The symptoms of grief people feel for a loved one facing a life-limiting illness fluctuate over time, a new study found – suggesting that individuals can adjust to their emotional pain, but also revealing factors that can make pre-loss grief more severe.
A team of researchers studying COVID-19 patients and caregivers has compiled guidebooks based on their findings that could help others through their COVID journey.
People who were children when their parents were divorced showed lower levels of oxytocin — the so-called “love hormone” — when they were adults than those whose parents remained married, according to a study led by Baylor University. That lower level may play a role in having trouble forming attachments when they are grown.
As more patients recovered from COVID-19 are discharged from stressed ICUs, they face multiple problems brought on by the pandemic.
The coronavirus has driven us indoors and separated us from coworkers, friends and loved ones. That’s nothing really new for Sara Loftus, a geography doctoral student who is studying how to build an online community. See what motivated her to pursue a career in digital caregiving.
Through a $4.3 million grant, the Johns Hopkins School of Nursing (JHSON) will become a national center dedicated to improving health and function of people with disabilities and their caregivers.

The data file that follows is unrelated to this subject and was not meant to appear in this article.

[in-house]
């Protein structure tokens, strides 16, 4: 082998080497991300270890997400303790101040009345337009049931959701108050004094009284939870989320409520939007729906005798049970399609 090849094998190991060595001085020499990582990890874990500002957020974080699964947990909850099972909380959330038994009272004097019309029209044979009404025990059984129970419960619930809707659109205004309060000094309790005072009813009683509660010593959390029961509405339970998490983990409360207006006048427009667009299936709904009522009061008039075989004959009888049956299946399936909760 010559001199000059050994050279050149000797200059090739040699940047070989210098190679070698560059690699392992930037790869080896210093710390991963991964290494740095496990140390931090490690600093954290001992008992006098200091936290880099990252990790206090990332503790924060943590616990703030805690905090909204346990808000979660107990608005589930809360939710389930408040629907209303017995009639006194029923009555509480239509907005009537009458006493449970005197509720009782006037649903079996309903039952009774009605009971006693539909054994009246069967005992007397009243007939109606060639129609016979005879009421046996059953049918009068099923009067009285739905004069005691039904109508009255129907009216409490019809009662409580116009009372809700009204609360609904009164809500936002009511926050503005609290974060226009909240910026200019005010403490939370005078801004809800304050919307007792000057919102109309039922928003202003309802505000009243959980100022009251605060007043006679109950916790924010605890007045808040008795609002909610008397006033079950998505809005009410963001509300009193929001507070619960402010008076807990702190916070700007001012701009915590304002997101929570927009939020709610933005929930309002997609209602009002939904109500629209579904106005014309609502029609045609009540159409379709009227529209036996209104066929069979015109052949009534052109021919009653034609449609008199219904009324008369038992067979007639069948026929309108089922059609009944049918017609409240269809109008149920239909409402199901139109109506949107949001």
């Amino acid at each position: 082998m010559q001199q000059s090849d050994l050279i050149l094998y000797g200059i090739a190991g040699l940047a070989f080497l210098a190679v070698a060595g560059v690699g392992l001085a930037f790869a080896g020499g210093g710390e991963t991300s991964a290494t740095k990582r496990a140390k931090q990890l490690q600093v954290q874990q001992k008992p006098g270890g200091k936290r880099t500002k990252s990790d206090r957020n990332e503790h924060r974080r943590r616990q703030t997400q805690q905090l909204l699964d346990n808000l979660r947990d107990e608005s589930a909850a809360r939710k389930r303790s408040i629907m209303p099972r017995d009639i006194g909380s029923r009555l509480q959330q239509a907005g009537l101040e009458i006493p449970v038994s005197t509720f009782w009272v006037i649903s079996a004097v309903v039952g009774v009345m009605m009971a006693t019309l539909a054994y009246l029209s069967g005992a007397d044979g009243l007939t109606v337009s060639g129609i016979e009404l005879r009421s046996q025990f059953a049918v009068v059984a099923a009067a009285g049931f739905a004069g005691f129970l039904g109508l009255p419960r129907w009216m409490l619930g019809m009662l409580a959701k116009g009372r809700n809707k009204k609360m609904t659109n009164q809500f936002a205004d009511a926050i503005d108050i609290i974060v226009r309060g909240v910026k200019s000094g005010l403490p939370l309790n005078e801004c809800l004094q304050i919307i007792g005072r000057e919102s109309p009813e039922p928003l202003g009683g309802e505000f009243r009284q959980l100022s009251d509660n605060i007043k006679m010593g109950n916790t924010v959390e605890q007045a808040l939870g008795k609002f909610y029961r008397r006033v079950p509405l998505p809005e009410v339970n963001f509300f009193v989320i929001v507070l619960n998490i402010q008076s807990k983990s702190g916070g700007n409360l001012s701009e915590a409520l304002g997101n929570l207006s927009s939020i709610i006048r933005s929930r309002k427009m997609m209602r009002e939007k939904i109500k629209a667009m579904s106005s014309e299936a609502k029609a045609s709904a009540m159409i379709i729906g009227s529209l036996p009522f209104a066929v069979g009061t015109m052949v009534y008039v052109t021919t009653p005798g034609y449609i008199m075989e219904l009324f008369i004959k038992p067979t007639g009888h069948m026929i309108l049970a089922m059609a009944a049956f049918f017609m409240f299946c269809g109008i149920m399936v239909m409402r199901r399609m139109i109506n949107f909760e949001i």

The COVID-19 pandemic is presenting unique challenges for 5M+ Americans living with Alzheimer’s and their caregivers. The recent upending of traditional caregiving resources and structures, across home, adult day services, residential and assisted living facilities and nursing homes, has created new challenges for caregivers. Data from the Alzheimer’s Association indicates 48% of nursing home residents are living with Alzheimer’s or other dementias and among older adults in residential care settings, including assisted living, 42% or more have some form of dementia. Still others receive community-based services, including 32% of individuals using home health services and 31% using adult day services.
The Alzheimer’s Association continues to offer free care and support for families through 24/7 Helpline (800.272.3900) staffed by clinical experts, while local support groups are now being offered via virtual channels for the foreseeable future. Experts including Harry Johns, president